31 Ways to Positively Influence Youth Basketball

The base of basketball in our country is developed and nurtured at the youth basketball level. The quality of commitment and training at this level can greatly alter the overall health of basketball in the United States.

Those who coach youth have an incredible opportunity to shape youth as students, players, and young men. Character and values, along with a sense of teamwork, listening skills, and hard work, are the components of a strong philosophy for youth coaches. Too often, however, this important work is picked up at random and followed through with little effort and commitment. The result is a group of young people who are uninspired by the game of basketball and carry with them apathy and low skill development.

At CoachRB, our goal is to enable and challenge youth coaches to take their homework seriously and learn as much as they can before and during the coaching experience. We are here to guide and provide youth coaches with the tools they will need to positively lead and develop young basketball players in our communities and in our country.

To those of you who put your heart into coaching youth sports, hats off to you. His countless hours and efforts are used to improve the skills and enjoyment of thousands of young players. The work he does could never be appreciated by those who never trained or played in their youth. Congratulations, Coach!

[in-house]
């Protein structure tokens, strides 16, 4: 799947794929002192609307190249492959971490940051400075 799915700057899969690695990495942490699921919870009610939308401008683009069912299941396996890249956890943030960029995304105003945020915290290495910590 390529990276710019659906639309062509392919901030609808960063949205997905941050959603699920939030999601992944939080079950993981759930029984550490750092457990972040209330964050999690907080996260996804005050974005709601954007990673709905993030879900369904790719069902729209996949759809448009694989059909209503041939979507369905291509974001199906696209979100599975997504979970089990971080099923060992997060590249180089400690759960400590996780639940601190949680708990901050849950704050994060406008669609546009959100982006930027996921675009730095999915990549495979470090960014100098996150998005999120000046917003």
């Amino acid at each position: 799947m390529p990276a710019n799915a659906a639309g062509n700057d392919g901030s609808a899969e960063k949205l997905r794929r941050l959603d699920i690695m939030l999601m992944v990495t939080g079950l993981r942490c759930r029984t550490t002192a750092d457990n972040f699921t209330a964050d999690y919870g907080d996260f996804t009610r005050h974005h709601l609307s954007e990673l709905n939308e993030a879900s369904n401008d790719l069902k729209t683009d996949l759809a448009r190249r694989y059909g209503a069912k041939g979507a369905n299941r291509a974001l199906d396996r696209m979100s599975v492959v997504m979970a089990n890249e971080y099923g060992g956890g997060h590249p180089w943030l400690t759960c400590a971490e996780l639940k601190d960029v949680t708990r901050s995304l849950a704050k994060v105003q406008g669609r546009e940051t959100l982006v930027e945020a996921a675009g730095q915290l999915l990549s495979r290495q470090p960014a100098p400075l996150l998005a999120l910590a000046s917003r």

Outline of positive experiences in youth basketball The perspective of coaches

1. Develop your own training philosophy

A. State your main reason for training.

b. Be flexible and adapt your philosophy to the learning and experiences of each day.

against The youngsters you train should be your first priority.

d. Keep it extremely simple… this is true from youth to the NBA.

2. Communicate with young people

A. Develop the art of communicating with children. This ability will be the key to your achievement as a coach and the enjoyment of the children.

b. see the game through his eyes, not yours.

against Instruction should be positive or constructive only.

3. Work with parents

A. Being a leader means setting guidelines for parents and players. By doing this, you will minimize most potential roadblocks with parents.

b. Let players and parents know your policies and philosophies.

against Consider the best interests of the child as if they were your child.

d. Define “Success” and share it with parents and children THEN work to meet that definition every day.

4. Develop a Fundamentals Program

A. The best coaches are the ones who know that the game is about passing, dribbling, shooting and teamwork. AND they can teach them to their players on a daily basis.

b. The fundamentals of teaching are a step-by-step process, every day.

against Set up a “Fundamentals Mastery Game” where players are evaluated according to their ability to exhibit the key fundamentals. By doing this, players will constantly work on passing, dribbling, shooting and teamwork. BECAUSE? FACT: NBA players aren’t even “masters” of the fundamentals of the games, so why should we think kids are?